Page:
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The following Wall Street Journal article discusses how apartment vacancies are low, and mentions Portland, Oregon as having a 2.9% vacancy rate. In speaking with property managers, they told me they are raising rents on turnover sometimes by $200 or more with close in properties!
Owners who are maintaining their property well appear to be reaping the rewards on rents, sometimes having waiting lists for their vacant units. Another owner John, said he now has four or five people waiting outside the door for his open houses, and he is around the SE 39th Avenue market which is not necessarily considered the “close in”
The question arises: “What will happen with rents if unemployment remains high?” It will be very interesting to watch, stay tuned…
Here is the article written by A.D. Pruitt, reposted on the www.josephbernard.net website:
Apartment landlords appear to be among the only commercial property owners able to sign new tenants amid the sluggish economy.
But the strength of the multifamily sector is itself related to the troubled economy. There has been an “abnormal slowdown in household formation in recent years,” Lawrence Yun, chief economist for the National Association of Realtors, says in a new report. “Many young people, who normally would have struck out on their own from 2008 to 2010, had been doubling up with roommates or moving back into their parents’ homes.”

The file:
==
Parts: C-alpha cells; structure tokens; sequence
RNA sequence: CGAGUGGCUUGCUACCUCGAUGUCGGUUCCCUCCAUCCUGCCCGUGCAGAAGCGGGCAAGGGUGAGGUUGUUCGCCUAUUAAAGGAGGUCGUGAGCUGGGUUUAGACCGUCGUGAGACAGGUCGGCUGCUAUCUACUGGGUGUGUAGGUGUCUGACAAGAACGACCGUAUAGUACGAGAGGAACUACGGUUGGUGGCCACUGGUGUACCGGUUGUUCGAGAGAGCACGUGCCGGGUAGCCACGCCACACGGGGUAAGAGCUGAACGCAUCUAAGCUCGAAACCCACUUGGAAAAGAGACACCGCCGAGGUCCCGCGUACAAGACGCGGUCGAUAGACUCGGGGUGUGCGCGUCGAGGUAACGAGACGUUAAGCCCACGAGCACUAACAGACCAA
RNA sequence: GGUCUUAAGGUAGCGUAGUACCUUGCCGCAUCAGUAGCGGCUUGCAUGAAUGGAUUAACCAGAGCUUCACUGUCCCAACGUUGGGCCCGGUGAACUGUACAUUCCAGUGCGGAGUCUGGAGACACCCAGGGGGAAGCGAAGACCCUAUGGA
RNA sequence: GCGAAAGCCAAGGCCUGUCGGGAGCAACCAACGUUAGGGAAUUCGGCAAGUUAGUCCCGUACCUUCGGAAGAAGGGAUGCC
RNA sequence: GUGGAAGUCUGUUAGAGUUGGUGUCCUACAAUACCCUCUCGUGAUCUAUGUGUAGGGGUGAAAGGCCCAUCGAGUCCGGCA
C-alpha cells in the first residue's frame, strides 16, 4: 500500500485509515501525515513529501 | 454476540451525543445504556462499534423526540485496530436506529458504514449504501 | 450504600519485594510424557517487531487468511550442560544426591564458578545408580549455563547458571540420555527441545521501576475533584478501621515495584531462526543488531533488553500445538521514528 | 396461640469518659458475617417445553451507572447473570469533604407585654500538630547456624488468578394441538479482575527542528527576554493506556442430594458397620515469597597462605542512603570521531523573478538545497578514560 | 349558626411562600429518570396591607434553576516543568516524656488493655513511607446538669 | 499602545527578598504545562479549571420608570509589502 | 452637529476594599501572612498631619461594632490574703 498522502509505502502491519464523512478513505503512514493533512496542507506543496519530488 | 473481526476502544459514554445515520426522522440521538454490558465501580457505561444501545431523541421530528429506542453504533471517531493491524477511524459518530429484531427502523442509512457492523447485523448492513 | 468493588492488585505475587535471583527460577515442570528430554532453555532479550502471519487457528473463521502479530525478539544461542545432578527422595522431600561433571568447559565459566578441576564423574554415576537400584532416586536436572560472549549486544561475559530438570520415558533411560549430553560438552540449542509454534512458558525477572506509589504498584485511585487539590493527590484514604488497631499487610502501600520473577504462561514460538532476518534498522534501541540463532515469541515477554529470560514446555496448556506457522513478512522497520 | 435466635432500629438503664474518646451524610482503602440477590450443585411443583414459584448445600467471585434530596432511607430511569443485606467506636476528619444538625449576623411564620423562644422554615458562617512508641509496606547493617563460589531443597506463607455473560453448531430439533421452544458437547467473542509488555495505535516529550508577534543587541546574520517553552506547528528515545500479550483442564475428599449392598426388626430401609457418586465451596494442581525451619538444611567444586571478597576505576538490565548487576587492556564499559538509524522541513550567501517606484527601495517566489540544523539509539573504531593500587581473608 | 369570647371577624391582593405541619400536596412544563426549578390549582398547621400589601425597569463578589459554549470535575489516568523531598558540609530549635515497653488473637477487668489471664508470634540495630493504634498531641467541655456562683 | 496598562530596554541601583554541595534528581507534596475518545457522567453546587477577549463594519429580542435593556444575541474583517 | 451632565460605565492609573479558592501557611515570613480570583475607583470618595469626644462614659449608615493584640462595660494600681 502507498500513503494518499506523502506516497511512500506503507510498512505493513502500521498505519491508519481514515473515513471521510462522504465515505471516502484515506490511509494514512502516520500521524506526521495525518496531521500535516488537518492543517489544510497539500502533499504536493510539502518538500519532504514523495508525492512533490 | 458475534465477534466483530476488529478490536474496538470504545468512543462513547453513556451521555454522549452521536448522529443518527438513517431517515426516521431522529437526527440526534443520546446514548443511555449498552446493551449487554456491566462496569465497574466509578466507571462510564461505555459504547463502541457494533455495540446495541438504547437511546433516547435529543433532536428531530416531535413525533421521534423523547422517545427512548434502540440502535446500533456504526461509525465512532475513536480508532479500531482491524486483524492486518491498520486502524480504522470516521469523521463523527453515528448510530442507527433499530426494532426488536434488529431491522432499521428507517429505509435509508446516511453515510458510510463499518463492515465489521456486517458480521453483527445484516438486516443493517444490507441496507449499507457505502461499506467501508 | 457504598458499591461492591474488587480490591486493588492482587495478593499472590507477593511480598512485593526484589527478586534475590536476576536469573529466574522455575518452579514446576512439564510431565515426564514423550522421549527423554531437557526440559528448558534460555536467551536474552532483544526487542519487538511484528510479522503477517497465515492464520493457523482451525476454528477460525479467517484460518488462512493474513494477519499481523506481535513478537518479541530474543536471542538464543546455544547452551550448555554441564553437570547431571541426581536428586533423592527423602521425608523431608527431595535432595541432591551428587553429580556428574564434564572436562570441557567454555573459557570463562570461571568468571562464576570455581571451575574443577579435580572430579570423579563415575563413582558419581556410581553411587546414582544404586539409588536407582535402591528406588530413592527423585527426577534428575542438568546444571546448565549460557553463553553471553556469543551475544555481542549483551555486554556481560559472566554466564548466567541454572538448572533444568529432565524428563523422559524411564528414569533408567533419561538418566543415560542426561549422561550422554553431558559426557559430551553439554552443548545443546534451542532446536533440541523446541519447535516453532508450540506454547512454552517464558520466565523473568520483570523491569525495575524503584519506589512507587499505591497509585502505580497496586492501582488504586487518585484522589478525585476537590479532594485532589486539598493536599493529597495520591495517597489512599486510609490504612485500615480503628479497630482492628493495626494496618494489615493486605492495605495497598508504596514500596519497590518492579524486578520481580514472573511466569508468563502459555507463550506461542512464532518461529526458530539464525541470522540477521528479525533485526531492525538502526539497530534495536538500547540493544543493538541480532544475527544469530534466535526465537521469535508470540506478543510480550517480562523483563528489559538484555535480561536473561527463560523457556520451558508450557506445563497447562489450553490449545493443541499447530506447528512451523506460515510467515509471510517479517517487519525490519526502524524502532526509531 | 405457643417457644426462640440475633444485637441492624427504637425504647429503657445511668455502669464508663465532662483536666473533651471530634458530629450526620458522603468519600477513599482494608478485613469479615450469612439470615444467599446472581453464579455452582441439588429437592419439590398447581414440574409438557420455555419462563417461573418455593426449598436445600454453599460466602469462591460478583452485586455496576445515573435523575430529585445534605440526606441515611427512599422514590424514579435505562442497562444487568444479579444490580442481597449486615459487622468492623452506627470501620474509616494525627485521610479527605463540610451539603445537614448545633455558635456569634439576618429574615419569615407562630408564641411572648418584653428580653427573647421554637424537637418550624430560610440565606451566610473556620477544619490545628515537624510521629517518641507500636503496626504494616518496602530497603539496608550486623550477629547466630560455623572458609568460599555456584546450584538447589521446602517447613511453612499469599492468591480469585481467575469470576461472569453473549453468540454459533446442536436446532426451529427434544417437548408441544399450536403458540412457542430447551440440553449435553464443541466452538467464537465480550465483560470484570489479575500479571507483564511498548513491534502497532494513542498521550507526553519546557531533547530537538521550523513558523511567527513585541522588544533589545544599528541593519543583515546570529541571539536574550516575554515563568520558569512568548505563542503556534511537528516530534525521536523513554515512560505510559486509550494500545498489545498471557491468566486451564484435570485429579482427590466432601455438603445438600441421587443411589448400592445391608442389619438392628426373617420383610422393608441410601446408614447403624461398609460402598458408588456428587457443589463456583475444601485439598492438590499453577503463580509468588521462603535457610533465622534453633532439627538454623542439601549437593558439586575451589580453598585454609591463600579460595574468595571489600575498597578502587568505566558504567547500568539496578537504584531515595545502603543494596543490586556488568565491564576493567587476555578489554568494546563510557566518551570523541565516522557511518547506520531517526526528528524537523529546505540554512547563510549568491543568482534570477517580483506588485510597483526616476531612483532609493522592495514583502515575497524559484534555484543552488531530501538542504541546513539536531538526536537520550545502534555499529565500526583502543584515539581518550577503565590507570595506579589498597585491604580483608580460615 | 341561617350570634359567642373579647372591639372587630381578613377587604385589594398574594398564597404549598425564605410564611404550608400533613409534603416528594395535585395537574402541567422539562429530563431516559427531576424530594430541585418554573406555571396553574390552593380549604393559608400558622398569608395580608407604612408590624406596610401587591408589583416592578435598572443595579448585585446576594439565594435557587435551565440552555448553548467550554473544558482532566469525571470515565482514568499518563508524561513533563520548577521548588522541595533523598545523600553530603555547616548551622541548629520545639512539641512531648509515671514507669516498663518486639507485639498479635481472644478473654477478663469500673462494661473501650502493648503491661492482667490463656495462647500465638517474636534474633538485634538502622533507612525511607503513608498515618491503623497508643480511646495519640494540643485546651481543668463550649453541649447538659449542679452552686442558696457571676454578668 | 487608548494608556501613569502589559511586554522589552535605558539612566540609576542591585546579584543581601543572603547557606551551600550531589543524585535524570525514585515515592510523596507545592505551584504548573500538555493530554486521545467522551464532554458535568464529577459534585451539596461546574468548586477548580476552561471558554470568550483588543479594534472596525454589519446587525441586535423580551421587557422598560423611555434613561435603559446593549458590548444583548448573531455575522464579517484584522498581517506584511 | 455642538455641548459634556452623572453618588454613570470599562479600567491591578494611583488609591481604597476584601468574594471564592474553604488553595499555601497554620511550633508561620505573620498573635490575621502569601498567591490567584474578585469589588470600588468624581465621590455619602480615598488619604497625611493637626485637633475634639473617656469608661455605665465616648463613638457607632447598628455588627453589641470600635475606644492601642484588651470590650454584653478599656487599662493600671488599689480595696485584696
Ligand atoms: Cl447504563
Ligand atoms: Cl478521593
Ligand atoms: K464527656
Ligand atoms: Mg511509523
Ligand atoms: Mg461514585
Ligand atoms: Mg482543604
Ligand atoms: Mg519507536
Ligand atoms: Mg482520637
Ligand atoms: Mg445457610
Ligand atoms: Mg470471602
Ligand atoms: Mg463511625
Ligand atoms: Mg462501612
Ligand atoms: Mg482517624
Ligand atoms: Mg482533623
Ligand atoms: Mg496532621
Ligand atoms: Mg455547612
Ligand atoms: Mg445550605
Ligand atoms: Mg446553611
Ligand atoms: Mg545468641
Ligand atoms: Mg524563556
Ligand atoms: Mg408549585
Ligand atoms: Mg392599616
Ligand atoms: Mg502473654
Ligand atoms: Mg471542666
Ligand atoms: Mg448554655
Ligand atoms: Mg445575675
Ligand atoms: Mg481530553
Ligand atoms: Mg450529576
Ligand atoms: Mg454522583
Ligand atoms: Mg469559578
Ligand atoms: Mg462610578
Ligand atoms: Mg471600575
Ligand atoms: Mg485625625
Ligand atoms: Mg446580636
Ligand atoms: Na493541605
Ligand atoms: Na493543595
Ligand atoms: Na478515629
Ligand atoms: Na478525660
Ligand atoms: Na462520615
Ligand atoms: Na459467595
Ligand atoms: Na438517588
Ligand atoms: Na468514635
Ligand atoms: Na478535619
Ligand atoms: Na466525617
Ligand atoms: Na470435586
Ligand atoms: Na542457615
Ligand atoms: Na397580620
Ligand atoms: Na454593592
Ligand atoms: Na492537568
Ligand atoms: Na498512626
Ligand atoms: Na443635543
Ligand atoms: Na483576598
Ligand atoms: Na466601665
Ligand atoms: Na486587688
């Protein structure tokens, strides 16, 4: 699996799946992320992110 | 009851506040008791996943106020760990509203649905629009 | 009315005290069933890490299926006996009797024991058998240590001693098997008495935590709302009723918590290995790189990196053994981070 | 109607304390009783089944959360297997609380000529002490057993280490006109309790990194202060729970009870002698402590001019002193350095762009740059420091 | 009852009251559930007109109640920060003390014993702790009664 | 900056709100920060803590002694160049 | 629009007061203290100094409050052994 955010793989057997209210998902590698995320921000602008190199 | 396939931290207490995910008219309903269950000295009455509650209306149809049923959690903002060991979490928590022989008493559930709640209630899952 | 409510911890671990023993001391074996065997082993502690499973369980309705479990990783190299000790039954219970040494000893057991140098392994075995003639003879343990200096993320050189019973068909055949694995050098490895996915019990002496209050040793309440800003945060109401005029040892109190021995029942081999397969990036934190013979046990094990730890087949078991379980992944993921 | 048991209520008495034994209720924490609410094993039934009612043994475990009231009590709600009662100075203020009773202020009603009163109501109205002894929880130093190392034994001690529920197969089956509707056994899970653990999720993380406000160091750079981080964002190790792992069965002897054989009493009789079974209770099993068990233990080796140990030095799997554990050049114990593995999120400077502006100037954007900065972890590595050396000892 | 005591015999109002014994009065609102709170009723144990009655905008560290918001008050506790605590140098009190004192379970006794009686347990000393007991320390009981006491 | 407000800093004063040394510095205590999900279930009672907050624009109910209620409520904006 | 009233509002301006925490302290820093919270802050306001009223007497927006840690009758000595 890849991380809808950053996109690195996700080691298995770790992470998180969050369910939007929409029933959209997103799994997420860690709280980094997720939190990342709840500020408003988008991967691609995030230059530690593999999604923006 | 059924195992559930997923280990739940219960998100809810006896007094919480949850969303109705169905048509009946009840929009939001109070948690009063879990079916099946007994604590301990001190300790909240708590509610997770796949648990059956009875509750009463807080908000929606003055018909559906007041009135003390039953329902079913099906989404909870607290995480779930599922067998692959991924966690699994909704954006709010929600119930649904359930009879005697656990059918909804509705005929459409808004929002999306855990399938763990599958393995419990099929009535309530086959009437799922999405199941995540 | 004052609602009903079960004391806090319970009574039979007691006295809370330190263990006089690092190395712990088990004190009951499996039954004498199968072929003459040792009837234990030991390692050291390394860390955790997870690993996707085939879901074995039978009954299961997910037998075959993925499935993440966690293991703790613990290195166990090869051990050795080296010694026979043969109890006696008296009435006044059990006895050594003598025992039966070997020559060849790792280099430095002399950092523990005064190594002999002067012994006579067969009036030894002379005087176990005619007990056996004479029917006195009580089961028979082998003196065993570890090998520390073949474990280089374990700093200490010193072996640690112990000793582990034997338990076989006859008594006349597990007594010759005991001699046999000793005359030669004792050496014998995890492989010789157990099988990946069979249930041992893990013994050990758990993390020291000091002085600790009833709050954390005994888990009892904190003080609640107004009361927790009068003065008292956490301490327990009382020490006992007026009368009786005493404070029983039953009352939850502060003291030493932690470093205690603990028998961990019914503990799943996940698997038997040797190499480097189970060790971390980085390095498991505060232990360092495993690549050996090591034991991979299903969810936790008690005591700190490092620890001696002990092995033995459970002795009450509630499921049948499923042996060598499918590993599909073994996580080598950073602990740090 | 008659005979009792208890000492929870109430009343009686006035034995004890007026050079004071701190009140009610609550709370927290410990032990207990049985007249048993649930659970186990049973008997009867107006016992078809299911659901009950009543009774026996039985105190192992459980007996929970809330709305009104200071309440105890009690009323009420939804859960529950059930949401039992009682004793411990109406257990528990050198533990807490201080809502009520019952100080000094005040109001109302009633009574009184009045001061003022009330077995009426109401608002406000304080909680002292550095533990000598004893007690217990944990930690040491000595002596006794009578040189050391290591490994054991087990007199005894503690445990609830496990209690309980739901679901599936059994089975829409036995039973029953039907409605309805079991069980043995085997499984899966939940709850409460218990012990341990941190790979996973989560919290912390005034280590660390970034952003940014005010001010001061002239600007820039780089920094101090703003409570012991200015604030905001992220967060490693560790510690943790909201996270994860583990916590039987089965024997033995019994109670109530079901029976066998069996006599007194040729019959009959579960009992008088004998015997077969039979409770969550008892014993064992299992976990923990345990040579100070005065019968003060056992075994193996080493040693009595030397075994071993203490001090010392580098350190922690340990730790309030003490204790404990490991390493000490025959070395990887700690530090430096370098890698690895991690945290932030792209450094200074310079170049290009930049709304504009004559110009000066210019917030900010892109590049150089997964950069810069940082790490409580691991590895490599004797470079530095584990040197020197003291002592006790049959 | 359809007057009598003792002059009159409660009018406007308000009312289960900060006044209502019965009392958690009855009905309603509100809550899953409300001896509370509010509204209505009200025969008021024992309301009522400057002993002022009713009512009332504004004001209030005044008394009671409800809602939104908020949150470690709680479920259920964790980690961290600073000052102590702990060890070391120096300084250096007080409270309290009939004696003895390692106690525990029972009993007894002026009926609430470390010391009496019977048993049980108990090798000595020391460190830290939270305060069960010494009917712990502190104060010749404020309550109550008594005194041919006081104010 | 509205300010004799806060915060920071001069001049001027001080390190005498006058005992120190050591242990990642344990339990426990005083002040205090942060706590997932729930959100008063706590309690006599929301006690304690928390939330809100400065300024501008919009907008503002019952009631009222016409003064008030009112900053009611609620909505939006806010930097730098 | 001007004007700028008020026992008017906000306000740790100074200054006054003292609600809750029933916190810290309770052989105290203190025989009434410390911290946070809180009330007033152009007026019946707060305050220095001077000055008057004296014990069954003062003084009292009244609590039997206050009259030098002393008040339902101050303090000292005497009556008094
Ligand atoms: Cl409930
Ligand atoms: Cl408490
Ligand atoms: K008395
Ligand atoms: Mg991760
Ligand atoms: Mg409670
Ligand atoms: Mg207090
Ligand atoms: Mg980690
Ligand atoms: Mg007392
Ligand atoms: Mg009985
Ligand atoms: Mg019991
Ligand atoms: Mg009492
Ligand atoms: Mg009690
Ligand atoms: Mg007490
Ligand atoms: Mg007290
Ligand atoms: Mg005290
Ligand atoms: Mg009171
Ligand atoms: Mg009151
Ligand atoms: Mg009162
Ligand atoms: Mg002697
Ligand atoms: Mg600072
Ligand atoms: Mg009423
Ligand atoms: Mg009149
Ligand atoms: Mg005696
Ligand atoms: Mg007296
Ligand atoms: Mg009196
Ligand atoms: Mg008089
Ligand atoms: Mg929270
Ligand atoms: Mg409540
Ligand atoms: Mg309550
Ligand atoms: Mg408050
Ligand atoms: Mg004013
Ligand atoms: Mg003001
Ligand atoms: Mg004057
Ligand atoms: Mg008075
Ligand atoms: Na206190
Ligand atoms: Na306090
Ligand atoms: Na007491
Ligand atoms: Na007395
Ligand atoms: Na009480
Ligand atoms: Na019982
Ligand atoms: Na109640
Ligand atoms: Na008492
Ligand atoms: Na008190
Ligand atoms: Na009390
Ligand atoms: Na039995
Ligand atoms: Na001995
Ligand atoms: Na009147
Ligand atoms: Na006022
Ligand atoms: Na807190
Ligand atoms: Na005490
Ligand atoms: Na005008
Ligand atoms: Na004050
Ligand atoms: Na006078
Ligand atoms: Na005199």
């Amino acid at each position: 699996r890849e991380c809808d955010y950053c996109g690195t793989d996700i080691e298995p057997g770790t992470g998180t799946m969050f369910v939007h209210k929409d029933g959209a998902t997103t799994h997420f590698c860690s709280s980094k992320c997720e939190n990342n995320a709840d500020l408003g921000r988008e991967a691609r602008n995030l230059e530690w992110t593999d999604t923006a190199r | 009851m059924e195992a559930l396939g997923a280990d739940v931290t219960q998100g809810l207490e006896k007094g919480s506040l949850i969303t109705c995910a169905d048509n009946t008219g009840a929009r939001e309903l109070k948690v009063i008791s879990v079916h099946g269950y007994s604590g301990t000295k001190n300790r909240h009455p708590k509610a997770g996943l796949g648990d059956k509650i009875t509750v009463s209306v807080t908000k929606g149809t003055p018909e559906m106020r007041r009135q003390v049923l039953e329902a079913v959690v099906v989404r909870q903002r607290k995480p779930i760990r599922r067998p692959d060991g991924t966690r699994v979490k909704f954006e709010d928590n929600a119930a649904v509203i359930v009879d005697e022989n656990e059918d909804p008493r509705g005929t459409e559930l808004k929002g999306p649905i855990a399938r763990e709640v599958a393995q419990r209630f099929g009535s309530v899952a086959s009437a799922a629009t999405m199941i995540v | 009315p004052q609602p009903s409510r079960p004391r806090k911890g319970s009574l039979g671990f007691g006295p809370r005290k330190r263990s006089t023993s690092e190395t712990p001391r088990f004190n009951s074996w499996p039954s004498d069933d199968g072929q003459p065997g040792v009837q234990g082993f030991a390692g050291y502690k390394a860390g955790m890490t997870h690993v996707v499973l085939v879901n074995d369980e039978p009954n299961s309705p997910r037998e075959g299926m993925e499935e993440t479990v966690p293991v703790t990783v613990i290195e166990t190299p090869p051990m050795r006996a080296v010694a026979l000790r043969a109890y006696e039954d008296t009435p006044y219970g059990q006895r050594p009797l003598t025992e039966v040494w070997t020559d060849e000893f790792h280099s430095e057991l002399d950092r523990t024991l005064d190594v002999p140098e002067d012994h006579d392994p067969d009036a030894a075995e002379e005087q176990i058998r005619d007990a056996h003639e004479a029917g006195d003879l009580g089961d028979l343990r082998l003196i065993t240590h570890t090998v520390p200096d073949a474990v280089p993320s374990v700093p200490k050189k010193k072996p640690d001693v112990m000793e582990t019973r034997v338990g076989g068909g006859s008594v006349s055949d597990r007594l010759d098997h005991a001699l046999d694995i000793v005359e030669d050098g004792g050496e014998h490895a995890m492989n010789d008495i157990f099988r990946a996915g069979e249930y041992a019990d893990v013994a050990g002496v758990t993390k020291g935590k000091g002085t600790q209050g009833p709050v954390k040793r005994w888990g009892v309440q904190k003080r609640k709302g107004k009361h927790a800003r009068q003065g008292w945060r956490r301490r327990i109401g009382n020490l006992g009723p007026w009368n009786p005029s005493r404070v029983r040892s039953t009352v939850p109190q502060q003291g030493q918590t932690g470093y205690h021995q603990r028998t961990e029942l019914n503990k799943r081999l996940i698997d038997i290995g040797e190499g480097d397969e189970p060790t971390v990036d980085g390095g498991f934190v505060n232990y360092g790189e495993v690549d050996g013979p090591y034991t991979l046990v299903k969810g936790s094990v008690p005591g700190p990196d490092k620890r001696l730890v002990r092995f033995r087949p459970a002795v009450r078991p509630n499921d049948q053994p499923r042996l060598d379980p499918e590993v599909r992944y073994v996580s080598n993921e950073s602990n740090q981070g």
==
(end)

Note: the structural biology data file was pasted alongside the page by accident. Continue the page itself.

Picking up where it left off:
NAR, using U.S. Census data, says that household formation was only 357,000 last year, compared with 398,000 in 2009. That’s way below 1.6 million in 2007. But Mr. Yun said young people have been entering the rental market as new households in stronger numbers this year.
NAR expects vacancy rates in multifamily housing will drop from 5.5% to 4.6% in the third quarter of 2012. Vacancies below 5% generally are considered a landlord’s market, the trade group noted.
Minneapolis has the lowest multifamily vacancy rate at 2.5% followed by 2.8% in New York City and 2.9% in Portland, Ore.
But conditions aren’t as rosy in the rest of the commercial property market with the tepid economy poised to slow demand for space, according to the report.
For the office market, the vacancy rate is forecasted to fall from 16.6% in the third quarter of this year to 16.3% in the third quarter of 2012. The markets with the lowest office vacancy rates include Washington, D.C. at 8.6%, New York City at 10.1% and Long Island, N.Y at 13%.
Retail vacancy rates are projected to decline from 12.9% in the third quarter this year to 12.2% in the third quarter of 2012. San Francisco led with the lowest vacancy rate of 3.8% followed by Northern New Jersey at 6.1%. Los Angeles; Long Island, N.Y.; and San Jose, Calif tied for third place at 6.4% each.
Written by A.D. Pruitt. To view the original article, click here.